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June 16, 2004

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Publication Date: Wednesday, June 16, 2004

St. Patrick's Seminary won't sell land for soccer fields St. Patrick's Seminary won't sell land for soccer fields (June 16, 2004)

** City still studying sports facilities at Bayfront Park.

By Rebecca Wallace
Almanac Staff Writer

Even though some Menlo Park city officials hoped to build two community soccer fields at St. Patrick's Seminary, the seminary has decided not to sell the 5 acres in question.

After recently completing a master plan for St. Patrick's, seminary officials concluded that they could not part with the land and instead may use it either for seminary athletic facilities or faculty housing, said Father Gerald Coleman, president and rector.

Located on the seminary's verdant 42-acre property, the land borders Middlefield Road and the main Menlo Park Fire Protection District station. The seminary previously sold 43 acres in 1995 for $22 million to help it out of a financial crisis; the Vintage Oaks housing development now sits there.

Bayfront Park

Mayor Lee Duboc said she was disappointed that the city would not be able to buy the land, saying there's a continuing need for more playing fields in Menlo Park. So now the only likely option for new fields is Bayfront Park at the end of Marsh Road, she said.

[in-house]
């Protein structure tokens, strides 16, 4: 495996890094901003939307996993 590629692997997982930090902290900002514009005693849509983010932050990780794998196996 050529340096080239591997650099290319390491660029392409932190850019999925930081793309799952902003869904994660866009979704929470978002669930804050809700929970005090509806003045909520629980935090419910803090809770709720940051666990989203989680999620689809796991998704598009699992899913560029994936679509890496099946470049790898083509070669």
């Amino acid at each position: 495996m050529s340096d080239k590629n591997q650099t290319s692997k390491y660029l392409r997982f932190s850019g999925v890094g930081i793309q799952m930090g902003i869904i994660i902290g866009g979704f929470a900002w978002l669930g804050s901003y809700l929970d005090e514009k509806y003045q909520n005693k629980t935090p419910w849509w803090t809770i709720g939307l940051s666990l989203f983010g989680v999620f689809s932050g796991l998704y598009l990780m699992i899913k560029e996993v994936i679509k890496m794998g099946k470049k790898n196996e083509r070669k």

City officials have been meeting with several groups with proposals for "more active sports uses" at the 160-acre park, which has hills, flat areas, and sweeping views of San Francisco Bay.

One of the proposals seemed promising and will come before the council in a public meeting this summer, Ms. Duboc said. It involves leaving about half of Bayfront undeveloped and putting soccer, softball and golf facilities elsewhere in the park.

While Ms. Duboc declined to name the group, she said she was excited about its plan and said that it could also include 60 to 80 new jobs. Ideally, residents of the nearby Belle Haven neighborhood would get first crack at the jobs, she added.

City officials had also hoped to use the St. Patrick's Seminary land for an underground water storage tank, but Ms. Duboc said she thought the city would now explore options elsewhere.

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